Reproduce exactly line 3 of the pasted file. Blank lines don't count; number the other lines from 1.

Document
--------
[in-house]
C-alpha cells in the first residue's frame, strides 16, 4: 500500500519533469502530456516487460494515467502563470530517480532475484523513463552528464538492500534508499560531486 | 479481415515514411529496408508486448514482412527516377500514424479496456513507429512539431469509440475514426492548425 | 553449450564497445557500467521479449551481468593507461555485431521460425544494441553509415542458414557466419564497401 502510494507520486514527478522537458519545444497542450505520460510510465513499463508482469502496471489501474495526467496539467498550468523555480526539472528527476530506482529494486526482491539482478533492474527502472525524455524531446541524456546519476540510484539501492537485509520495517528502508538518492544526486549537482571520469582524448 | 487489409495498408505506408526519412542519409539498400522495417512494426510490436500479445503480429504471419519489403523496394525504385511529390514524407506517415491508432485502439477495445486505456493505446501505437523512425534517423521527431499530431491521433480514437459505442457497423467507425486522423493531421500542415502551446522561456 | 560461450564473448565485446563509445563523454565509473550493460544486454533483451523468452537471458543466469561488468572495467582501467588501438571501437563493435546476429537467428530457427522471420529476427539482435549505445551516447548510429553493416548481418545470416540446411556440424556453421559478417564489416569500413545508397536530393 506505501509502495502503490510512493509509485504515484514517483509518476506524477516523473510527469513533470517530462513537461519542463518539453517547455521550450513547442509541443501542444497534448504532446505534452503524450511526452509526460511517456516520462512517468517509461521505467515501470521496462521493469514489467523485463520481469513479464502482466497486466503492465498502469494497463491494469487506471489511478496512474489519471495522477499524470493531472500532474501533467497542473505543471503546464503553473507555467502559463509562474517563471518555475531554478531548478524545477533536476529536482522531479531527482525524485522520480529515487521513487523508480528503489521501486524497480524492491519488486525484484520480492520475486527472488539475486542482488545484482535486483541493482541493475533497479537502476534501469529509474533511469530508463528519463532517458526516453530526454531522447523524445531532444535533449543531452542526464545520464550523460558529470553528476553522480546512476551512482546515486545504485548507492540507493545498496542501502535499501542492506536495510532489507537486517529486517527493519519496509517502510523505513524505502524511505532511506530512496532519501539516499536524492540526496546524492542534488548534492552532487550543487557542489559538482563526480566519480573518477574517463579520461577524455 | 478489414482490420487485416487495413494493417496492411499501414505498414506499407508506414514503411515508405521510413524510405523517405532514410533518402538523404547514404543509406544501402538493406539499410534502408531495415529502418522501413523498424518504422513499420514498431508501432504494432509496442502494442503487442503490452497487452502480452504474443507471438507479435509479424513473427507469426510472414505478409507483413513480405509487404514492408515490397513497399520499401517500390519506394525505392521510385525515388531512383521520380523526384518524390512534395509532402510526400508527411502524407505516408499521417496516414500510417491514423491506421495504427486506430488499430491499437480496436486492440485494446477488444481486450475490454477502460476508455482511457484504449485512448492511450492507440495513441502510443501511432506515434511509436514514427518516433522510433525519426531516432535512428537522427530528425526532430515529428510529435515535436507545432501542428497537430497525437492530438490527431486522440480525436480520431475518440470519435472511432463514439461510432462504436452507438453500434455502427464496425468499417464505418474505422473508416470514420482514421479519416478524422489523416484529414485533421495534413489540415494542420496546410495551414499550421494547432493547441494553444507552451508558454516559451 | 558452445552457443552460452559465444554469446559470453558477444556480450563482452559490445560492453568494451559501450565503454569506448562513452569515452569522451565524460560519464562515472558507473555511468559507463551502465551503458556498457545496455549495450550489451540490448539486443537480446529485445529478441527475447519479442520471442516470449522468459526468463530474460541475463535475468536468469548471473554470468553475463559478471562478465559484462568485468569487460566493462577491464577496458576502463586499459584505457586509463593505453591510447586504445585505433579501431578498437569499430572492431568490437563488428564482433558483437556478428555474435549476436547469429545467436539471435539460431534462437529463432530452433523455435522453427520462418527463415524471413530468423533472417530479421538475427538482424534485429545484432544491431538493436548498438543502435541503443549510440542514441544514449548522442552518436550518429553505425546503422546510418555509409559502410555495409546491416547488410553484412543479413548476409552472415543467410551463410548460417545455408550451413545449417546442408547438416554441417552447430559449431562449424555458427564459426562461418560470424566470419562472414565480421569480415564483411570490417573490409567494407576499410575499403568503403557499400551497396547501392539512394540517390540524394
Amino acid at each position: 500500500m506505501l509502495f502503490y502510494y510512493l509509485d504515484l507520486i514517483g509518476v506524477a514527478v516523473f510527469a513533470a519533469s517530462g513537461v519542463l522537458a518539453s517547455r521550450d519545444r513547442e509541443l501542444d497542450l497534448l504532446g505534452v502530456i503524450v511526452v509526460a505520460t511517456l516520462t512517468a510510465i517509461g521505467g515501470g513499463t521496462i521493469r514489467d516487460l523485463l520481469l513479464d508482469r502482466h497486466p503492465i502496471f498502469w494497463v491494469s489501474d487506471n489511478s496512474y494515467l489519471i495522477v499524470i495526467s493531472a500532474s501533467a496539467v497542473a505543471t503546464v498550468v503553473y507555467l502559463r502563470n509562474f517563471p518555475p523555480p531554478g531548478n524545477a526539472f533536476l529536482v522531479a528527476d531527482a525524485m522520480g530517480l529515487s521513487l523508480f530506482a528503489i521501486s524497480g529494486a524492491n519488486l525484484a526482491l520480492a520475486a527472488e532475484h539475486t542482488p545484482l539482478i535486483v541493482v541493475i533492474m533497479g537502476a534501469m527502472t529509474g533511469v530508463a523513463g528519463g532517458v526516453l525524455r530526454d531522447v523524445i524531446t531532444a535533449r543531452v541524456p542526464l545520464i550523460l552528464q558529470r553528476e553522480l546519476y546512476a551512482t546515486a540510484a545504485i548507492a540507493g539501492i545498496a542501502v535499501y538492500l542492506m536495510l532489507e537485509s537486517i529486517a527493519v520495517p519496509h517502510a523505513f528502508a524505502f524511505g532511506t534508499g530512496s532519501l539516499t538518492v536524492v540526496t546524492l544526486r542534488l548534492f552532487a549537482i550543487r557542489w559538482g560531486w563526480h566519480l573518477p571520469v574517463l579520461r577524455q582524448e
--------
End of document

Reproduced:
Amino acid at each position: 500500500m506505501l509502495f502503490y502510494y510512493l509509485d504515484l507520486i514517483g509518476v506524477a514527478v516523473f510527469a513533470a519533469s517530462g513537461v519542463l522537458a518539453s517547455r521550450d519545444r513547442e509541443l501542444d497542450l497534448l504532446g505534452v502530456i503524450v511526452v509526460a505520460t511517456l516520462t512517468a510510465i517509461g521505467g515501470g513499463t521496462i521493469r514489467d516487460l523485463l520481469l513479464d508482469r502482466h497486466p503492465i502496471f498502469w494497463v491494469s489501474d487506471n489511478s496512474y494515467l489519471i495522477v499524470i495526467s493531472a500532474s501533467a496539467v497542473a505543471t503546464v498550468v503553473y507555467l502559463r502563470n509562474f517563471p518555475p523555480p531554478g531548478n524545477a526539472f533536476l529536482v522531479a528527476d531527482a525524485m522520480g530517480l529515487s521513487l523508480f530506482a528503489i521501486s524497480g529494486a524492491n519488486l525484484a526482491l520480492a520475486a527472488e532475484h539475486t542482488p545484482l539482478i535486483v541493482v541493475i533492474m533497479g537502476a534501469m527502472t529509474g533511469v530508463a523513463g528519463g532517458v526516453l525524455r530526454d531522447v523524445i524531446t531532444a535533449r543531452v541524456p542526464l545520464i550523460l552528464q558529470r553528476e553522480l546519476y546512476a551512482t546515486a540510484a545504485i548507492a540507493g539501492i545498496a542501502v535499501y538492500l542492506m536495510l532489507e537485509s537486517i529486517a527493519v520495517p519496509h517502510a523505513f528502508a524505502f524511505g532511506t534508499g530512496s532519501l539516499t538518492v536524492v540526496t546524492l544526486r542534488l548534492f552532487a549537482i550543487r557542489w559538482g560531486w563526480h566519480l573518477p571520469v574517463l579520461r577524455q582524448e